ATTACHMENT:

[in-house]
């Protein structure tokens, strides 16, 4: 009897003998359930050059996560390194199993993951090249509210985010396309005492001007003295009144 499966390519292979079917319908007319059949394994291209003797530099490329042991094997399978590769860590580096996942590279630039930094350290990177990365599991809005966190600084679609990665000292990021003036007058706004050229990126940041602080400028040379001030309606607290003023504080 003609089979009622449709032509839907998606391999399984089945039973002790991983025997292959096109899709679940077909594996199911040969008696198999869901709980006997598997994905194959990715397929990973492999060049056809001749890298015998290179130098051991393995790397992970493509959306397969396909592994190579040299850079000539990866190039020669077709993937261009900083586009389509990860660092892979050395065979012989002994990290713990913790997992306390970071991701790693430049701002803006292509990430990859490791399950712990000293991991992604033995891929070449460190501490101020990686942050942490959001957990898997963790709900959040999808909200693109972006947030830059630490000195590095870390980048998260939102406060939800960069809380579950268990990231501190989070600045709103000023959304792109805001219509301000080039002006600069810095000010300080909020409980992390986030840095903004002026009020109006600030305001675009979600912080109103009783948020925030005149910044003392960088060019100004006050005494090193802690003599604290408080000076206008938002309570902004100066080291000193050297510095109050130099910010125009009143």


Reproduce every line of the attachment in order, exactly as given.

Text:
[in-house]
């Protein structure tokens, strides 16, 4: 009897003998359930050059996560390194199993993951090249509210985010396309005492001007003295009144 499966390519292979079917319908007319059949394994291209003797530099490329042991094997399978590769860590580096996942590279630039930094350290990177990365599991809005966190600084679609990665000292990021003036007058706004050229990126940041602080400028040379001030309606607290003023504080 003609089979009622449709032509839907998606391999399984089945039973002790991983025997292959096109899709679940077909594996199911040969008696198999869901709980006997598997994905194959990715397929990973492999060049056809001749890298015998290179130098051991393995790397992970493509959306397969396909592994190579040299850079000539990866190039020669077709993937261009900083586009389509990860660092892979050395065979012989002994990290713990913790997992306390970071991701790693430049701002803006292509990430990859490791399950712990000293991991992604033995891929070449460190501490101020990686942050942490959001957990898997963790709900959040999808909200693109972006947030830059630490000195590095870390980048998260939102406060939800960069809380579950268990990231501190989070600045709103000023959304792109805001219509301000080039002006600069810095000010300080909020409980992390986030840095903004002026009020109006600030305001675009979600912080109103009783948020925030005149910044003392960088060019100004006050005494090193802690003599604290408080000076206008938002309570902004100066080291000193050297510095109050130099910010125009009143």